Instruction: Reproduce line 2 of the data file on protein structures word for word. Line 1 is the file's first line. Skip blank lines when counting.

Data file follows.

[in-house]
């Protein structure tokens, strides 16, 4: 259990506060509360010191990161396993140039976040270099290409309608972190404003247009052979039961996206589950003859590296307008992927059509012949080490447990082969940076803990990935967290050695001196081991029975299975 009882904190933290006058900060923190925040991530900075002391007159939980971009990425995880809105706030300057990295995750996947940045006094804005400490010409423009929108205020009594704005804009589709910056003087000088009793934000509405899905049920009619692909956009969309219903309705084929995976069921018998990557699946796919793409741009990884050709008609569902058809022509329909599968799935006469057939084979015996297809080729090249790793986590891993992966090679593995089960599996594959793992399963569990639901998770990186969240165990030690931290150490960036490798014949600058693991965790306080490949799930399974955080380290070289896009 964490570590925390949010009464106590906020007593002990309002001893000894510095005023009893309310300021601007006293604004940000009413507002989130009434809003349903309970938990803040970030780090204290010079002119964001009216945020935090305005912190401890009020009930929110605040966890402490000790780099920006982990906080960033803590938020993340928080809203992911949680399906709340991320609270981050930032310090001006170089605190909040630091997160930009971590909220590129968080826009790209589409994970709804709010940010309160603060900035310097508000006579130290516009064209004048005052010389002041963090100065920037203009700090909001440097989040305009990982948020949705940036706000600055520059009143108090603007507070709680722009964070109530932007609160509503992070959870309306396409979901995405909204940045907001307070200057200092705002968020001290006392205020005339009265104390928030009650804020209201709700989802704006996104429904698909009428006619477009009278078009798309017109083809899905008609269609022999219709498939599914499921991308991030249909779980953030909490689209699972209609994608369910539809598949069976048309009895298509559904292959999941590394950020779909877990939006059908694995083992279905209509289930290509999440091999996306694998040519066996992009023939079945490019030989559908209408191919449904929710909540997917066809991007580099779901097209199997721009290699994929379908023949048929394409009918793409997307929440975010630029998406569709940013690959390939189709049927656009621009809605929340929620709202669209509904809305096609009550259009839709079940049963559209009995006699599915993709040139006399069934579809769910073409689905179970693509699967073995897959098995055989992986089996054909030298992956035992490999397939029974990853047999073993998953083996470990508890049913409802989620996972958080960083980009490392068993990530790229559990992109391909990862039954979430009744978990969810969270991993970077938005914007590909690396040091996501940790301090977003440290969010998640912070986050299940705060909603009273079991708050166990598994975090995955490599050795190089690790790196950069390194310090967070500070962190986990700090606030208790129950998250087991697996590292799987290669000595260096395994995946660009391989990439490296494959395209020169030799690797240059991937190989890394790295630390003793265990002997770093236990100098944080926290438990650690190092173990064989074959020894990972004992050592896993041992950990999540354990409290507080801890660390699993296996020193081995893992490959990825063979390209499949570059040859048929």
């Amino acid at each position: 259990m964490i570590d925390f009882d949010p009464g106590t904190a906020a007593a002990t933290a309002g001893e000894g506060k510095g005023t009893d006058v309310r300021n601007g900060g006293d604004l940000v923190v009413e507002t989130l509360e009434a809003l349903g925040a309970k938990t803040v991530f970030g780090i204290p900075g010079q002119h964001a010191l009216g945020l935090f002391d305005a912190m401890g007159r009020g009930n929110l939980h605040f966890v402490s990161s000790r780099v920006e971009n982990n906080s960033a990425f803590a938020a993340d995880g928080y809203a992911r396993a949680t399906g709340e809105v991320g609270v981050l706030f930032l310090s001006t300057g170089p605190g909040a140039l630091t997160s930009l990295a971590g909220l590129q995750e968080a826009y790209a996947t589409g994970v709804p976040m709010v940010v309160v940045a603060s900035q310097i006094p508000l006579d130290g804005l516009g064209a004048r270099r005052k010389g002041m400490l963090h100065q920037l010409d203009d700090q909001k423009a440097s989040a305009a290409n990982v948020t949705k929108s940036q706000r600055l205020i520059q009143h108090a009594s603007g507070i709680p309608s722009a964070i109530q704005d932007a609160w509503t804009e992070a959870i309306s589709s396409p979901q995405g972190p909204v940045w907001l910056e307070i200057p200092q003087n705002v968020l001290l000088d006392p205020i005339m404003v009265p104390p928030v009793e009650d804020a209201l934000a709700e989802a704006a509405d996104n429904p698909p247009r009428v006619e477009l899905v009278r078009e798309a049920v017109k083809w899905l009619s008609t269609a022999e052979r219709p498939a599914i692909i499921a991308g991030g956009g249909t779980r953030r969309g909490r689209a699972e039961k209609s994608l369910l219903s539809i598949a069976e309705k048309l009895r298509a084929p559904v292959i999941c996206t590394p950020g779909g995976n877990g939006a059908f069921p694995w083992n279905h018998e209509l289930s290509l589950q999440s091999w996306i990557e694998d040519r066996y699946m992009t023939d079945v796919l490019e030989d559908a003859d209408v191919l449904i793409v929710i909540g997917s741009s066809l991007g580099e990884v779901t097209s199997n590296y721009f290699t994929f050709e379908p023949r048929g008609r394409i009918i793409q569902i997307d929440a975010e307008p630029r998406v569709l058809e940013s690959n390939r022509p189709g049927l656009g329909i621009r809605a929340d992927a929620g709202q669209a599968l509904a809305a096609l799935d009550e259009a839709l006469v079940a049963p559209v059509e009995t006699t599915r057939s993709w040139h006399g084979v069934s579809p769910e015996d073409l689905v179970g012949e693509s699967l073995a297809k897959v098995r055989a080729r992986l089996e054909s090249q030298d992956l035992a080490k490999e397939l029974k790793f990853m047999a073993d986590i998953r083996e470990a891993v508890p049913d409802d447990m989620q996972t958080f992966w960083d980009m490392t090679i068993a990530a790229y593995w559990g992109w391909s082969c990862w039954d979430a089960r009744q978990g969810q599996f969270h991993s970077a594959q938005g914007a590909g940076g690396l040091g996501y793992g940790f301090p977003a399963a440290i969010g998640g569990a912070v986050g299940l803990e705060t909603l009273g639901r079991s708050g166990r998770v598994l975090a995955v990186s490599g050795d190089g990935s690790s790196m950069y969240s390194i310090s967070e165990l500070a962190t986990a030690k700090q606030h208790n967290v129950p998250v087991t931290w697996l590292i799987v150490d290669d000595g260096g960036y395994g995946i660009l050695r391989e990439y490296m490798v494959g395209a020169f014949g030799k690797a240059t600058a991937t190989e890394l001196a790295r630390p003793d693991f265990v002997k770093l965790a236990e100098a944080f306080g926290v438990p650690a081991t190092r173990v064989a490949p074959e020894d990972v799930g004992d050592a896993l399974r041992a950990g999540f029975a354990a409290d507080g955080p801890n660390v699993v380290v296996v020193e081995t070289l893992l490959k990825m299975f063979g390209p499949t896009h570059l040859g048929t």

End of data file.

């Protein structure tokens, strides 16, 4: 259990506060509360010191990161396993140039976040270099290409309608972190404003247009052979039961996206589950003859590296307008992927059509012949080490447990082969940076803990990935967290050695001196081991029975299975 009882904190933290006058900060923190925040991530900075002391007159939980971009990425995880809105706030300057990295995750996947940045006094804005400490010409423009929108205020009594704005804009589709910056003087000088009793934000509405899905049920009619692909956009969309219903309705084929995976069921018998990557699946796919793409741009990884050709008609569902058809022509329909599968799935006469057939084979015996297809080729090249790793986590891993992966090679593995089960599996594959793992399963569990639901998770990186969240165990030690931290150490960036490798014949600058693991965790306080490949799930399974955080380290070289896009 964490570590925390949010009464106590906020007593002990309002001893000894510095005023009893309310300021601007006293604004940000009413507002989130009434809003349903309970938990803040970030780090204290010079002119964001009216945020935090305005912190401890009020009930929110605040966890402490000790780099920006982990906080960033803590938020993340928080809203992911949680399906709340991320609270981050930032310090001006170089605190909040630091997160930009971590909220590129968080826009790209589409994970709804709010940010309160603060900035310097508000006579130290516009064209004048005052010389002041963090100065920037203009700090909001440097989040305009990982948020949705940036706000600055520059009143108090603007507070709680722009964070109530932007609160509503992070959870309306396409979901995405909204940045907001307070200057200092705002968020001290006392205020005339009265104390928030009650804020209201709700989802704006996104429904698909009428006619477009009278078009798309017109083809899905008609269609022999219709498939599914499921991308991030249909779980953030909490689209699972209609994608369910539809598949069976048309009895298509559904292959999941590394950020779909877990939006059908694995083992279905209509289930290509999440091999996306694998040519066996992009023939079945490019030989559908209408191919449904929710909540997917066809991007580099779901097209199997721009290699994929379908023949048929394409009918793409997307929440975010630029998406569709940013690959390939189709049927656009621009809605929340929620709202669209509904809305096609009550259009839709079940049963559209009995006699599915993709040139006399069934579809769910073409689905179970693509699967073995897959098995055989992986089996054909030298992956035992490999397939029974990853047999073993998953083996470990508890049913409802989620996972958080960083980009490392068993990530790229559990992109391909990862039954979430009744978990969810969270991993970077938005914007590909690396040091996501940790301090977003440290969010998640912070986050299940705060909603009273079991708050166990598994975090995955490599050795190089690790790196950069390194310090967070500070962190986990700090606030208790129950998250087991697996590292799987290669000595260096395994995946660009391989990439490296494959395209020169030799690797240059991937190989890394790295630390003793265990002997770093236990100098944080926290438990650690190092173990064989074959020894990972004992050592896993041992950990999540354990409290507080801890660390699993296996020193081995893992490959990825063979390209499949570059040859048929």